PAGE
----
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German economy powers euro zone growth, but exports cloud picture

BERLIN (Reuters) - Germany’s economy more than doubled its expansion rate in the first quarter as spending picked up, cementing its role as the growth engine for a region in which the effects of high-powered monetary stimulus appear to be gaining traction.

A containership is pictured at the loading terminal Altenwerder in the harbour of Hamburg, Germany February 3, 2016. REUTERS/Fabian Bimmer

The euro zone’s dominant economy grew 0.7 percent, its strongest quarterly rate since an identical reading in the first quarter of 2014 as higher state and household expenditure more than offset a dip in foreign trade, the Federal Statistics Office said on Friday.

The figure beat forecasts as well as a preliminary growth rate of 0.5 percent in the currency bloc as a whole announced by European statistics agency Eurostat in Brussels.

Separate national GDP data published on Friday showed quarterly growth accelerated to 0.3 percent in Italy and to 0.5 percent in the Netherlands.

For the German economy, private consumption has overtaken trade as the most important growth driver, with record-low unemployment, low interest rates and higher wages pushing households to spend more.

Also on Friday, Germany’s biggest trade union, IG Metall, said it agreed a two-stage wage increase of 4.8 percent over 21 months, which analysts said should further boost consumption.

Investment in construction and capital goods rose, the statistics office said, boosted by relatively mild winter weather that had a similar impact in some other euro zone countries, while Europe’s migrant crisis also played a role.

“It is likely that higher public expenditure contributed to growth in a number of countries, in some cases lifted by spending to deal with the influx of refugees (which was true of Germany),” Howard Archer, chief European economist at IHS, said of the Eurostat data.

Policymakers at the European Central Bank said the investment jump was unlikely to be a blip, supporting the bloc’s slow but steady recovery which the bank has underpinned with its stimulus programme.

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Buying 1.7 trillion euros ($1.93 trillion) worth of assets and cutting rates deep into negative territory, the ECB has pushed down borrowing costs for governments, businesses and households, hoping to kick-start spending to generate growth.

Though the ECB’s ultra-loose monetary policy has been criticized by German politicians, economists linked it to the rise in consumption as well as a booming real estate sector.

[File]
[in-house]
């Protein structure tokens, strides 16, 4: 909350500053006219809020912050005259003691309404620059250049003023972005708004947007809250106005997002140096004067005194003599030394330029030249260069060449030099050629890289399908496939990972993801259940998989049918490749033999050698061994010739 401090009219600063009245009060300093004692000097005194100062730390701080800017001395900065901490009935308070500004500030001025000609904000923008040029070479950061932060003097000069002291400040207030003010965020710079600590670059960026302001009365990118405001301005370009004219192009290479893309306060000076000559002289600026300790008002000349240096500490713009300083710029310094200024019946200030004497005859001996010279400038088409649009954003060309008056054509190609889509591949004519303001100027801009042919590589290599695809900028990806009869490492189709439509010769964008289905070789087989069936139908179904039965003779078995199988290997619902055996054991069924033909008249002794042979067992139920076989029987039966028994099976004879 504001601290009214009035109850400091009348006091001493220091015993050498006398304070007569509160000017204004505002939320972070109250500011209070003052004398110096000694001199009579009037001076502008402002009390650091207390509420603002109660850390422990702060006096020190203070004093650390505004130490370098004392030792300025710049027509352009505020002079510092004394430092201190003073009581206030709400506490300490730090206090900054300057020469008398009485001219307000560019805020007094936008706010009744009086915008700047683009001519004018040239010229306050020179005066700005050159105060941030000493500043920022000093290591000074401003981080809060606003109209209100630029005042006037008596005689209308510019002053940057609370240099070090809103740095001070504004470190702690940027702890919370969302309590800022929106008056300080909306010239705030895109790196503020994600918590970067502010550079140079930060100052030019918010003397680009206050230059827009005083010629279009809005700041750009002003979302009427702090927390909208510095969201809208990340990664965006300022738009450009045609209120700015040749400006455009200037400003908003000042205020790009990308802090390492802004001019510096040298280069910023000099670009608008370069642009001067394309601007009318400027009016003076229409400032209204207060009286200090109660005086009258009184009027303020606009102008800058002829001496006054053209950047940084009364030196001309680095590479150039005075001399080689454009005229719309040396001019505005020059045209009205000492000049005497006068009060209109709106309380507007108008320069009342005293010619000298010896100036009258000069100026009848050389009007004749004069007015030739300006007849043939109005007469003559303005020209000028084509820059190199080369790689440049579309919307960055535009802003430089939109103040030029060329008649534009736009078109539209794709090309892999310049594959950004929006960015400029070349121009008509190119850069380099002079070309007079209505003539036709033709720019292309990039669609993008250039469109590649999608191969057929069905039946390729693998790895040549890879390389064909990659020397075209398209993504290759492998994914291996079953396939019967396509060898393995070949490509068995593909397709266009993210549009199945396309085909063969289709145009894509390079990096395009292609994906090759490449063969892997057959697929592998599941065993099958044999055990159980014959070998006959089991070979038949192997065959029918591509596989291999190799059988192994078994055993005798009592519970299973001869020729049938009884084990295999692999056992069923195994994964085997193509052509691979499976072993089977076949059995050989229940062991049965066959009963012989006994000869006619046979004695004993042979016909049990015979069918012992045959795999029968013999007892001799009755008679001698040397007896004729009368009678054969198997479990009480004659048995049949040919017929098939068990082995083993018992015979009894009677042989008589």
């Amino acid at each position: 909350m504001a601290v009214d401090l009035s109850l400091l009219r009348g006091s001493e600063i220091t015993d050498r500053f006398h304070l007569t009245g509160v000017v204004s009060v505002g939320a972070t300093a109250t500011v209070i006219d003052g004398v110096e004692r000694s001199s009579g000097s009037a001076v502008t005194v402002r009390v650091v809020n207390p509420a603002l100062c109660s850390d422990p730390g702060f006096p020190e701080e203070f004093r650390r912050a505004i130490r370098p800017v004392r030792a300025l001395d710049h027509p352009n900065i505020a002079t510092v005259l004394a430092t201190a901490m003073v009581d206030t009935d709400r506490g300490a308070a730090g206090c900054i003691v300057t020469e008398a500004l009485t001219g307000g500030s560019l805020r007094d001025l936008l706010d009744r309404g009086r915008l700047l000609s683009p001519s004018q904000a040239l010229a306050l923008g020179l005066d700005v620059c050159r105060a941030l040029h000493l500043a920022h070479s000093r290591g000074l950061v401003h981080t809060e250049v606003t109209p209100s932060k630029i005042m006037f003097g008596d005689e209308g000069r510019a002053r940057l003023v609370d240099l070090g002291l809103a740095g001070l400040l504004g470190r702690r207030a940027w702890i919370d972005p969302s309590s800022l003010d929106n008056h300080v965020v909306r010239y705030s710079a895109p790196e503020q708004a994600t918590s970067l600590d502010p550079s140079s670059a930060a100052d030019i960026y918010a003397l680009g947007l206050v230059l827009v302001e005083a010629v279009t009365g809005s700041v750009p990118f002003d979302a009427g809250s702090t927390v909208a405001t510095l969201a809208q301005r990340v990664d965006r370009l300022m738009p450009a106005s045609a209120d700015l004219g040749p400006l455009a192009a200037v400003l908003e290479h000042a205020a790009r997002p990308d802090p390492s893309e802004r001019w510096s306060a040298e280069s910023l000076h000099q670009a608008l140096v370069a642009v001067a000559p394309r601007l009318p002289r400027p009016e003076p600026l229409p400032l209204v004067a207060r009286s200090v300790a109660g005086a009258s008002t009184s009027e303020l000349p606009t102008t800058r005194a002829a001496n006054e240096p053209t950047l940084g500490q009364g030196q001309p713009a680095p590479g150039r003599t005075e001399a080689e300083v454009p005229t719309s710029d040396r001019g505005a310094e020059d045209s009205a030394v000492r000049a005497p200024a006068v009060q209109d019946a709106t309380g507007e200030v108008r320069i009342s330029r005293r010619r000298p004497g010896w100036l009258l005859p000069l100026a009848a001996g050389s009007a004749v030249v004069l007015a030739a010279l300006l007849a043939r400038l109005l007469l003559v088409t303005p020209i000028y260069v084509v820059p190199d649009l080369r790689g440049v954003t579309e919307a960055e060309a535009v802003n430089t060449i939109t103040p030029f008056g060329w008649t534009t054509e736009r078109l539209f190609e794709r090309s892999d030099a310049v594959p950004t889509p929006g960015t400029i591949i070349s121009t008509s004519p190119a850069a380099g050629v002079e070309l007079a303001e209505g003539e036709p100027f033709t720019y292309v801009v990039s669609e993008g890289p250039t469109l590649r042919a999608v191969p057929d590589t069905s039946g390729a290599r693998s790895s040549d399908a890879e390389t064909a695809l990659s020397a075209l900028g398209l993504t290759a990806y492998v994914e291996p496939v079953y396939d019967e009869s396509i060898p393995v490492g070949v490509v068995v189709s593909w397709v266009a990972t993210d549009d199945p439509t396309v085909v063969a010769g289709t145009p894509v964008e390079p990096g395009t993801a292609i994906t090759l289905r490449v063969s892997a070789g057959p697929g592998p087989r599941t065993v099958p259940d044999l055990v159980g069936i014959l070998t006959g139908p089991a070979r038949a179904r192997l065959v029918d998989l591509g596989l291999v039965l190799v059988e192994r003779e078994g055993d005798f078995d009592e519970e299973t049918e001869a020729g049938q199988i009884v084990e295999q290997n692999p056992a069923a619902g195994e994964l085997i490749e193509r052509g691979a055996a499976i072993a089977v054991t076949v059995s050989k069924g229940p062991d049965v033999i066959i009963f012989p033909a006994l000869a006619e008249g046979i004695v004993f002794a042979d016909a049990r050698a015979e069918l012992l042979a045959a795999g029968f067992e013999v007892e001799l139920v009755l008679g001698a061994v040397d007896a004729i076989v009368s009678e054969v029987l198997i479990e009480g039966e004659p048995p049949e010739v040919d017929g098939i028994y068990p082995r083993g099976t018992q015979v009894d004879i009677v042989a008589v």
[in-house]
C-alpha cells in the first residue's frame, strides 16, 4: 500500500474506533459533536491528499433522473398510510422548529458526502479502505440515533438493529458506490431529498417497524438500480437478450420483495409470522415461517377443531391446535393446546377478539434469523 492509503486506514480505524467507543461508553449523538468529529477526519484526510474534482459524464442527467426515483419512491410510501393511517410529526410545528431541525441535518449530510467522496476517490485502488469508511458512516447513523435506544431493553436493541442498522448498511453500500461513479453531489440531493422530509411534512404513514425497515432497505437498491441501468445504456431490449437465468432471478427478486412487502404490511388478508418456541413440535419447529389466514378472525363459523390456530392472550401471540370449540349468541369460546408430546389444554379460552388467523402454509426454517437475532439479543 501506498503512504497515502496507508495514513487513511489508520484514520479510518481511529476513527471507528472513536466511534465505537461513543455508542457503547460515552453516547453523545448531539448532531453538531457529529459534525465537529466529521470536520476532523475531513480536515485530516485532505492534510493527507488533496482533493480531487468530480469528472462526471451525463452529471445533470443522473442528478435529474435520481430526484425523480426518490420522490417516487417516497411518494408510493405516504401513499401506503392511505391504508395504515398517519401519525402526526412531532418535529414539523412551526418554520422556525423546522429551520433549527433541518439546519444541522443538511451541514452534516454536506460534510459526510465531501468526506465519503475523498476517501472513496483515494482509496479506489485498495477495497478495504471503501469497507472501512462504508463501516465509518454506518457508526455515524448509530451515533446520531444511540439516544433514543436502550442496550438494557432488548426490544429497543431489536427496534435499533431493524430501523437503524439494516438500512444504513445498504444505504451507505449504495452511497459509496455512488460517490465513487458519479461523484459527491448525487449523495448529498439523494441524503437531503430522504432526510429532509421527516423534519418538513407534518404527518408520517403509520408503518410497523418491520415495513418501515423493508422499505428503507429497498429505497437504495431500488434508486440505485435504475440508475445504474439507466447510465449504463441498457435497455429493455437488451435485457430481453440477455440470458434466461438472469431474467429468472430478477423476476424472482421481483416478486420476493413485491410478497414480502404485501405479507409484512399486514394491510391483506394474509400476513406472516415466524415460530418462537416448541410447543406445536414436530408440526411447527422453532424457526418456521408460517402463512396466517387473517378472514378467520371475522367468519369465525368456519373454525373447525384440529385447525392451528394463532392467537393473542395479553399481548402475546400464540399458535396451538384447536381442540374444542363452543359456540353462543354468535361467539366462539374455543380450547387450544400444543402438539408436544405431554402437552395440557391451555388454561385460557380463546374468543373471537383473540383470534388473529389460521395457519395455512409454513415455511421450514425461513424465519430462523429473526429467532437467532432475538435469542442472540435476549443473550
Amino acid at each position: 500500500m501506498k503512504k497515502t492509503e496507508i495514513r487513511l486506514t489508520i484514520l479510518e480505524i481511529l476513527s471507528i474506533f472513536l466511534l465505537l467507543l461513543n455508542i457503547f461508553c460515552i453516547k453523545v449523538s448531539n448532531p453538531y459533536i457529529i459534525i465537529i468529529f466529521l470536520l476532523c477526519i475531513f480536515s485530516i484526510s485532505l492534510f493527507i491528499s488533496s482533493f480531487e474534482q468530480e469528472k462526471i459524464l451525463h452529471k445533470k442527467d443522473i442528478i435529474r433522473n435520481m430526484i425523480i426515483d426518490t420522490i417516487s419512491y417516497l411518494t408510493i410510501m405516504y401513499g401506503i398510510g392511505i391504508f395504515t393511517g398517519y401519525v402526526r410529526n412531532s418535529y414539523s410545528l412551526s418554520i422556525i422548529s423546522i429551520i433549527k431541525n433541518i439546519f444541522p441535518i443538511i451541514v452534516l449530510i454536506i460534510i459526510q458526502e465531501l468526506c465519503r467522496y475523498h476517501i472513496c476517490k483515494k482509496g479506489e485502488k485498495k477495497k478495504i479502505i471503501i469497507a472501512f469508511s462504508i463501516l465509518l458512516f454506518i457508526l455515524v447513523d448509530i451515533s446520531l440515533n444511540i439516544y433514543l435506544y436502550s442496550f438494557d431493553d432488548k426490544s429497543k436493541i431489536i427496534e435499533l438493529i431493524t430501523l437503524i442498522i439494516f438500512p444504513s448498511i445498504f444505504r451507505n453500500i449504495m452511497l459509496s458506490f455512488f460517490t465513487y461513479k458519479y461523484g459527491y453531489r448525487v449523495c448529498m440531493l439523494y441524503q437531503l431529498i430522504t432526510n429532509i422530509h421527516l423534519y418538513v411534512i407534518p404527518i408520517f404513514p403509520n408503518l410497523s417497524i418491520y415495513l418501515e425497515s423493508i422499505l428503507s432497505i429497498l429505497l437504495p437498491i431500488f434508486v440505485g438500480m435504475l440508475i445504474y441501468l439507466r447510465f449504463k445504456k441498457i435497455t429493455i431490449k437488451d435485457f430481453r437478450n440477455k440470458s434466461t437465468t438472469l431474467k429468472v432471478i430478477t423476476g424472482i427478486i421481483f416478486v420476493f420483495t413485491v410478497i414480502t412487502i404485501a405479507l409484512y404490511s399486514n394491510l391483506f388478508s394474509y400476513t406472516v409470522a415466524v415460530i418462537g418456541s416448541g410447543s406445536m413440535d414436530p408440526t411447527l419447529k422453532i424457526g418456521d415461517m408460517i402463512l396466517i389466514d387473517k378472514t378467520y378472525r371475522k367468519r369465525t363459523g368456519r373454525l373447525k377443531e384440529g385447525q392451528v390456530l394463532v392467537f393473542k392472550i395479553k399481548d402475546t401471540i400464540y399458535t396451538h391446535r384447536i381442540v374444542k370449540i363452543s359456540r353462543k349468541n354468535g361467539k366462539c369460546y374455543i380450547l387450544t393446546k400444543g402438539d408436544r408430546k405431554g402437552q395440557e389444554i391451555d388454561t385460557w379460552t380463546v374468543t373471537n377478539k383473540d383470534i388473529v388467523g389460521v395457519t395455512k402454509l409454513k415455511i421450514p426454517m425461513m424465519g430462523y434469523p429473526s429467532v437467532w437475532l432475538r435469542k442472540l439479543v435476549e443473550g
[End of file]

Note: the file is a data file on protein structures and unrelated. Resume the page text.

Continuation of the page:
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Germany’s quarterly growth rate easily beat the 0.3 percent posted in the final three months of 2015, and was also higher than all but four of the euro zone states for which Eurostat published quarterly figures.

But the unadjusted year-on-year figure of 1.3 percent missed the Reuters consensus forecast of 1.5 percent, and the

economy ministry in Berlin said it expected German growth to slow.

That view was shared by economists, who said the impact of weaker exports - a trend fuelled by a stronger euro currency - would eventually be felt as demand from emerging markets ebbs.

“Trade remains the problem child because of weakness in emerging markets,” said Sal. Oppenheim economist Ulrike Kastens.

Holger Sandte of Nordea added: “Growth will not remain so strong, but strong enough so employment continues to rise.”

Economy Minister Sigmar Gabriel said the government should increase investments, echoing calls by the International Monetary Fund (IMF).

“The German economy started 2016 on a good footing: industry posted an increase in production, employment is noticeably rising, and higher income of private households is leading to higher private spending,” Gabriel said.

“Our task is to use this momentum to invest in education, modern infrastructure and innovation.”

But ING economist Carsten Brzeski said the strong data might provide more ammunition for German politicians to resist calls by the IMF and the Organisation for Economic Co-operation and Development (OECD) to reform the economy.

The IMF has urged Germany to boost investment, and reform its labour market and pension system, while the OECD has also called for tax reductions.

“The strong growth performance also shows what currently is the biggest risk for the German economy: complacency,” Brzeski said.

($1 = 0.8814 euros)

Additional reporting by Gernot Heller in Berlin, Balazs Koranyi in Frankfurt and Philip Blenkinsop in Brussels; Editing by John Stonestreet

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